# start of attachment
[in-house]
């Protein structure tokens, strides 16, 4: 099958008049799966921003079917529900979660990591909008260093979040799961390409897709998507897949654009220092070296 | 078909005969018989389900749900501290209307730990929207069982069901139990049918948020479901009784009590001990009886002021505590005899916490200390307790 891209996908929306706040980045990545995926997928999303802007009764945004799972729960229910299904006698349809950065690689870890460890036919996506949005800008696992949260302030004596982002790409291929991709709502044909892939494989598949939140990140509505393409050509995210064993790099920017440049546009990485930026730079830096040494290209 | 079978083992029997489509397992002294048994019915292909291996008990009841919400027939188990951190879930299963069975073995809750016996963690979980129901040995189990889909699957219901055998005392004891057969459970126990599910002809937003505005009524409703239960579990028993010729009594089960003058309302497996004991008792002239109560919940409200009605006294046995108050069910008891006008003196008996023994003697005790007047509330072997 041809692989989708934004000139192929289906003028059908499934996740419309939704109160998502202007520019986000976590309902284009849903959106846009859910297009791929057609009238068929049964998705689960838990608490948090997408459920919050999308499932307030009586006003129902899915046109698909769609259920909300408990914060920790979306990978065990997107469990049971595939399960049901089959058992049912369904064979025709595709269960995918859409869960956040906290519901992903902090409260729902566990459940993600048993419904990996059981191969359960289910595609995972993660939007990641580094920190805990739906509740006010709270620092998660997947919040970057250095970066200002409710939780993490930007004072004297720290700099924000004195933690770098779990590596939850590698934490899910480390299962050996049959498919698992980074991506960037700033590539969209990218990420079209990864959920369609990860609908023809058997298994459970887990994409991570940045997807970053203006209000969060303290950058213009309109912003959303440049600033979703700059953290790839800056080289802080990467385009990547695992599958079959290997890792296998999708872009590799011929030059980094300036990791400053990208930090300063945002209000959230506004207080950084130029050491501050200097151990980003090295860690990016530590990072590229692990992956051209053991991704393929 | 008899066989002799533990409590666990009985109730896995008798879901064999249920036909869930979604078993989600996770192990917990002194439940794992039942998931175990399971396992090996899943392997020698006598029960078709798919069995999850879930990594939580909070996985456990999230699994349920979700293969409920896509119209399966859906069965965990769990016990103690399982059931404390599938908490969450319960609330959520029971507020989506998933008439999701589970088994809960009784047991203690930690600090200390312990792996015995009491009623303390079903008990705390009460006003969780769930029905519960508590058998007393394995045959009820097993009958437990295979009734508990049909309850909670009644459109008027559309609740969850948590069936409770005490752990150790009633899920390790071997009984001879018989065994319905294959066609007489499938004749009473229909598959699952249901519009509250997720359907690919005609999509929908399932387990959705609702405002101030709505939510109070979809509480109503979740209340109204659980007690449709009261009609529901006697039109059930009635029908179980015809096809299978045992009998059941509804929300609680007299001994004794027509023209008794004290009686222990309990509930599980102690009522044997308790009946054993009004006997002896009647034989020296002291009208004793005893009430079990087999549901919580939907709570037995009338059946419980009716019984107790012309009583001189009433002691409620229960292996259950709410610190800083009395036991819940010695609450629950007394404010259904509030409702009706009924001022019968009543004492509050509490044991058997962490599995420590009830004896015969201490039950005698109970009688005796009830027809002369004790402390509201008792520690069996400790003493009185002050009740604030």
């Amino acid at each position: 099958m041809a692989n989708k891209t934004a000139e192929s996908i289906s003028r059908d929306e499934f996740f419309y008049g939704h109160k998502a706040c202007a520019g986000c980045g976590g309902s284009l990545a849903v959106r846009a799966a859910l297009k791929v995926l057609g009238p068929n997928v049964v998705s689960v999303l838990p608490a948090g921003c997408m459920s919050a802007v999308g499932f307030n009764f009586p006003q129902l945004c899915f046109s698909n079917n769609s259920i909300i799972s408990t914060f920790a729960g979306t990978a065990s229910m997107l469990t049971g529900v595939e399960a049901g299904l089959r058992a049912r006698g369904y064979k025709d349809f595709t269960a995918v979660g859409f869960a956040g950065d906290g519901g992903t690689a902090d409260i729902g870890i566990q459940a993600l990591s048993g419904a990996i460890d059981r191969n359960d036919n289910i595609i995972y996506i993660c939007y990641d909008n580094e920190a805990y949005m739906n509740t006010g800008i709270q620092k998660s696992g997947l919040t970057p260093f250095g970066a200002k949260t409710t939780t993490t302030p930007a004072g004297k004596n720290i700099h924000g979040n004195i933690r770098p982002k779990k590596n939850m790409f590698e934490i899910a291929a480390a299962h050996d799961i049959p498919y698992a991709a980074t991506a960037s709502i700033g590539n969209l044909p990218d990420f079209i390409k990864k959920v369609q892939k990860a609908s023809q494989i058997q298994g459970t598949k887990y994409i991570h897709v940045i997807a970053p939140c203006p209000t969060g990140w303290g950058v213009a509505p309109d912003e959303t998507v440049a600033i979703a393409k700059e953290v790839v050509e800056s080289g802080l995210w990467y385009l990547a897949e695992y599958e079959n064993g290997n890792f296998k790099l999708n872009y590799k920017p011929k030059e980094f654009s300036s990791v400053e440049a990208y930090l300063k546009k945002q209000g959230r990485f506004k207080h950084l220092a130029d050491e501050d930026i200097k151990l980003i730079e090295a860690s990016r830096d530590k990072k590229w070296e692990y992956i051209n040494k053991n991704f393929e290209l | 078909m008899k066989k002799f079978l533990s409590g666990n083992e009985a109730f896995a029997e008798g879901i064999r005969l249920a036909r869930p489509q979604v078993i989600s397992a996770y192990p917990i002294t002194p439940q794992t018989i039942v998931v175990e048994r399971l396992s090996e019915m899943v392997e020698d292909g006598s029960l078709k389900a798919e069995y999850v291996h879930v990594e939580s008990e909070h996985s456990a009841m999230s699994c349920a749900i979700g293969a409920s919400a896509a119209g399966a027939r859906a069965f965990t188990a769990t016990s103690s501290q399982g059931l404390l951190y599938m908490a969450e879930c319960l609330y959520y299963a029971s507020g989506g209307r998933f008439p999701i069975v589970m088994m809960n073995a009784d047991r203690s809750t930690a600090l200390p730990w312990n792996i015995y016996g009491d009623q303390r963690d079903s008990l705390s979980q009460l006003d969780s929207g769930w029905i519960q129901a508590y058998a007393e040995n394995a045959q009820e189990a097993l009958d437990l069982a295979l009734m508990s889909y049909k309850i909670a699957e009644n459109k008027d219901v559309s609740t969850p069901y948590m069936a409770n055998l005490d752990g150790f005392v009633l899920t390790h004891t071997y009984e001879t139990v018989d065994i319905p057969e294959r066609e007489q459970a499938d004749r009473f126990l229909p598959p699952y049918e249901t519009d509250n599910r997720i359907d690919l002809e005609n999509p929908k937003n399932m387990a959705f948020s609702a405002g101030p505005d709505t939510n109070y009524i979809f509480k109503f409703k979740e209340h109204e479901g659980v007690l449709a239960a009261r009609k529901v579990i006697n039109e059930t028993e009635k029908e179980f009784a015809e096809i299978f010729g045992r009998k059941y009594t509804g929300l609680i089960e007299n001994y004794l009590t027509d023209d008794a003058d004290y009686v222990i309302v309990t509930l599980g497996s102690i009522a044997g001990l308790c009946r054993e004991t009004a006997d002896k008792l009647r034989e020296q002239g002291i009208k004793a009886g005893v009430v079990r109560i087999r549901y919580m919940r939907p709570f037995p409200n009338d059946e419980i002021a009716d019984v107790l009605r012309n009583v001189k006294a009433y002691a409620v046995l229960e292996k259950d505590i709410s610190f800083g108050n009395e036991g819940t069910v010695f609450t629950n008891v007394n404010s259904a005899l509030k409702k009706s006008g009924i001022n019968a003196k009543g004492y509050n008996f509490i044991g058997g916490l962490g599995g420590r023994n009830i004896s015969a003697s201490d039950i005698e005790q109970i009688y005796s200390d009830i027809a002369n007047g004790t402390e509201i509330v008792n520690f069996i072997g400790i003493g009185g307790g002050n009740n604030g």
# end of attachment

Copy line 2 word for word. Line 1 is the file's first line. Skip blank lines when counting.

């Protein structure tokens, strides 16, 4: 099958008049799966921003079917529900979660990591909008260093979040799961390409897709998507897949654009220092070296 | 078909005969018989389900749900501290209307730990929207069982069901139990049918948020479901009784009590001990009886002021505590005899916490200390307790 891209996908929306706040980045990545995926997928999303802007009764945004799972729960229910299904006698349809950065690689870890460890036919996506949005800008696992949260302030004596982002790409291929991709709502044909892939494989598949939140990140509505393409050509995210064993790099920017440049546009990485930026730079830096040494290209 | 079978083992029997489509397992002294048994019915292909291996008990009841919400027939188990951190879930299963069975073995809750016996963690979980129901040995189990889909699957219901055998005392004891057969459970126990599910002809937003505005009524409703239960579990028993010729009594089960003058309302497996004991008792002239109560919940409200009605006294046995108050069910008891006008003196008996023994003697005790007047509330072997 041809692989989708934004000139192929289906003028059908499934996740419309939704109160998502202007520019986000976590309902284009849903959106846009859910297009791929057609009238068929049964998705689960838990608490948090997408459920919050999308499932307030009586006003129902899915046109698909769609259920909300408990914060920790979306990978065990997107469990049971595939399960049901089959058992049912369904064979025709595709269960995918859409869960956040906290519901992903902090409260729902566990459940993600048993419904990996059981191969359960289910595609995972993660939007990641580094920190805990739906509740006010709270620092998660997947919040970057250095970066200002409710939780993490930007004072004297720290700099924000004195933690770098779990590596939850590698934490899910480390299962050996049959498919698992980074991506960037700033590539969209990218990420079209990864959920369609990860609908023809058997298994459970887990994409991570940045997807970053203006209000969060303290950058213009309109912003959303440049600033979703700059953290790839800056080289802080990467385009990547695992599958079959290997890792296998999708872009590799011929030059980094300036990791400053990208930090300063945002209000959230506004207080950084130029050491501050200097151990980003090295860690990016530590990072590229692990992956051209053991991704393929 | 008899066989002799533990409590666990009985109730896995008798879901064999249920036909869930979604078993989600996770192990917990002194439940794992039942998931175990399971396992090996899943392997020698006598029960078709798919069995999850879930990594939580909070996985456990999230699994349920979700293969409920896509119209399966859906069965965990769990016990103690399982059931404390599938908490969450319960609330959520029971507020989506998933008439999701589970088994809960009784047991203690930690600090200390312990792996015995009491009623303390079903008990705390009460006003969780769930029905519960508590058998007393394995045959009820097993009958437990295979009734508990049909309850909670009644459109008027559309609740969850948590069936409770005490752990150790009633899920390790071997009984001879018989065994319905294959066609007489499938004749009473229909598959699952249901519009509250997720359907690919005609999509929908399932387990959705609702405002101030709505939510109070979809509480109503979740209340109204659980007690449709009261009609529901006697039109059930009635029908179980015809096809299978045992009998059941509804929300609680007299001994004794027509023209008794004290009686222990309990509930599980102690009522044997308790009946054993009004006997002896009647034989020296002291009208004793005893009430079990087999549901919580939907709570037995009338059946419980009716019984107790012309009583001189009433002691409620229960292996259950709410610190800083009395036991819940010695609450629950007394404010259904509030409702009706009924001022019968009543004492509050509490044991058997962490599995420590009830004896015969201490039950005698109970009688005796009830027809002369004790402390509201008792520690069996400790003493009185002050009740604030």